Friday, April 8, 2011


AND WE WERE GOING TO TAKE THE DAY OFF: When is news not news? When it's in our local newspaper in an article penned by journalism’s worst enemy, Leo Azumbuja.

Yes we're tired of criticizing his "work" (note the quotes)- it's too easy.

But today’s article proclaiming that the SuperFerry bill that has been hanging around the legislature is still alive is so disturbingly inaccurate that it constitutes journalistic malpractice.

If you're going to cover the legislature the first rule is to know something about the process and then look at the legislative calendar.

Because despite Azumbuja's lede proclamation that "(t)he economic crisis that refuses to leave the Hawaiian Islands has not been sufficient to sink the idea of a state-run interisland ferry system" the fact is that today is what is known as "Second Decking Deadline" when as "Civil Beat" put it today

The House and Senate must get their respective bills in final form today in order for the measures to be voted on next week and make second crossover April 14.

The deadline to get bills to the House Clerk is 10 p.m., but the Senate Clerk had not announced its deadline as of late yesterday.

Next up: conference committee, which will pretty much consume the last two weeks of the month.

If Azumbuja had bothered to look at the status he'd have noticed that on March 23 it was referred to the Senate Ways and Means (WAM) Committee where it died after failing to be scheduled for a hearing. And since hearings must be noticed 48 hours in advance the bill will not receive an okay from WAM.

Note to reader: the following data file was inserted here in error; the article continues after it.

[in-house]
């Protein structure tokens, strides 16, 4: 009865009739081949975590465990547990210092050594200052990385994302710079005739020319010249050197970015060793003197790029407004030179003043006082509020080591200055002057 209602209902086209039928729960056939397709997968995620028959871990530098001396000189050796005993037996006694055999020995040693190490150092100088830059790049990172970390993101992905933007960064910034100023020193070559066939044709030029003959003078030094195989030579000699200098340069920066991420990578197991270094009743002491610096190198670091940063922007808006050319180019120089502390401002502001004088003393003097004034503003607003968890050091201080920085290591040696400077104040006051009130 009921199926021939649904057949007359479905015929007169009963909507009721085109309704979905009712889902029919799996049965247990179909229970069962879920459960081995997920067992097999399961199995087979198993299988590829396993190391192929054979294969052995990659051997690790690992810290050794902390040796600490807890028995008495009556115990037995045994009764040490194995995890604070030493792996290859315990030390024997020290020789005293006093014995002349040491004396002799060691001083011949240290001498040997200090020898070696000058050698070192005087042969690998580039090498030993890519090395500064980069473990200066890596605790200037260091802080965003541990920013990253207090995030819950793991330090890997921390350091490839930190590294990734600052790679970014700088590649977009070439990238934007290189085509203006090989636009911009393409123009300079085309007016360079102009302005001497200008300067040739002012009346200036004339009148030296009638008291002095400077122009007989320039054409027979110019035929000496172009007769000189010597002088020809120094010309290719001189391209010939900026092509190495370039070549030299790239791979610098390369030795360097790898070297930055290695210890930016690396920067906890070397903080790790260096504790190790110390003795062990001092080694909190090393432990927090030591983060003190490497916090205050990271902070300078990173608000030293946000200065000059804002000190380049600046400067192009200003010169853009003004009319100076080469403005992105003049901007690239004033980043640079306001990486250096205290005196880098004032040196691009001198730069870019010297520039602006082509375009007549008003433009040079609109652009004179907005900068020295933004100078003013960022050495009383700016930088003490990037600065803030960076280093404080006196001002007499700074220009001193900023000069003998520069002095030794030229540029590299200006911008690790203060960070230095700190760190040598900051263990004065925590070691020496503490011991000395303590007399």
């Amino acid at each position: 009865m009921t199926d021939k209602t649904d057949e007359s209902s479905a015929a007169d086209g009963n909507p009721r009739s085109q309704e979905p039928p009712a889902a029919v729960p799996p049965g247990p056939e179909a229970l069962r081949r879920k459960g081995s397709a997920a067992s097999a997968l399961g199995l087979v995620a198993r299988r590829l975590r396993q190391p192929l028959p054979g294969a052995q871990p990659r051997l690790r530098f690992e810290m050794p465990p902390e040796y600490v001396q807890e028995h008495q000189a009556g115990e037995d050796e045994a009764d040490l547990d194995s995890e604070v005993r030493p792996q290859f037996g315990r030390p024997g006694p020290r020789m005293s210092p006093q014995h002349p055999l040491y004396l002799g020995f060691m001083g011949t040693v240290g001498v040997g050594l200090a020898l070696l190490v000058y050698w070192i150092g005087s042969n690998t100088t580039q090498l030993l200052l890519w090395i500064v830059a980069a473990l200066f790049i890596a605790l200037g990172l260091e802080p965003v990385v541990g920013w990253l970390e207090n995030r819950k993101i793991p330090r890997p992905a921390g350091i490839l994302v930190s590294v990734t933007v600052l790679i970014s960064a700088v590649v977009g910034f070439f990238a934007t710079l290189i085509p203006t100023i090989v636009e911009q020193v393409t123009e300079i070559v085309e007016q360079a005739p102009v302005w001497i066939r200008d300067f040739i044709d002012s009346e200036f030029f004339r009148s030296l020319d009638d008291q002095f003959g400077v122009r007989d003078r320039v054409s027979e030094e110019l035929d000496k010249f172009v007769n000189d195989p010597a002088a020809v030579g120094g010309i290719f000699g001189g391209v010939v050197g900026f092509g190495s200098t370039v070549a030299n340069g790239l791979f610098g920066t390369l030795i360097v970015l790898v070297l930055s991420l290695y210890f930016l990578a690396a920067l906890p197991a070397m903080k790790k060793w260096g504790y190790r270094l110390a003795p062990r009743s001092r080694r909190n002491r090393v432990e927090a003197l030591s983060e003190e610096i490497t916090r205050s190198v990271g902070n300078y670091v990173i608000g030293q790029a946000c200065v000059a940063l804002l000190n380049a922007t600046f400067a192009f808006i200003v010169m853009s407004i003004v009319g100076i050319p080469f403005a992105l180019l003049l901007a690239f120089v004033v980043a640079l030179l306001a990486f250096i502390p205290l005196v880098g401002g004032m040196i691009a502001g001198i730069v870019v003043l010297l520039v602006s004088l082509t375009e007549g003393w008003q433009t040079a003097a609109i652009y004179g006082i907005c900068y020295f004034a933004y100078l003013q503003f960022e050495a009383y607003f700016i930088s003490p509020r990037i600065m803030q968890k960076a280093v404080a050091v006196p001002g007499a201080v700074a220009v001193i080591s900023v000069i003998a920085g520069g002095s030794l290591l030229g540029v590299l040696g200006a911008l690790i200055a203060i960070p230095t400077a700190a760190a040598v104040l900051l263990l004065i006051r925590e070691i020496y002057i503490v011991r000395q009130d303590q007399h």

He would have also noticed had HE had read the bill, as he accused 16th District Representative Dee Morikawa of failing to do- he'd have noticed that the current bill was amended by the house with a "defective date" of July 1, 2030.

Of course like any bill it can be pulled by the full body for a vote. But that virtually never happens, with last year's civil unions bill being an exception that had even long time legislative correspondents scrambling to find the last time it had happened.

Of course most anyone who really cared about the SuperFerry Bill had, most likely, received a notice from anti-SuperFerry Activist supreme Dick Meyer of Maui last week that the bill was apparently dead after not showing up on the final WAM hearing notice. But for those who rely on the Kaua`i "newspaper of record" to record the actual record it's the same sad story written by a man seemingly incapable of telling one accurately.

1 comment:

Eleanor said...

Hee, hee, hee. Amazing information you have -- compared to our erstwhile GDI reporter. I can't help but wonder if Leo reads your stuff. You don't want a day off, every day is doing what you love.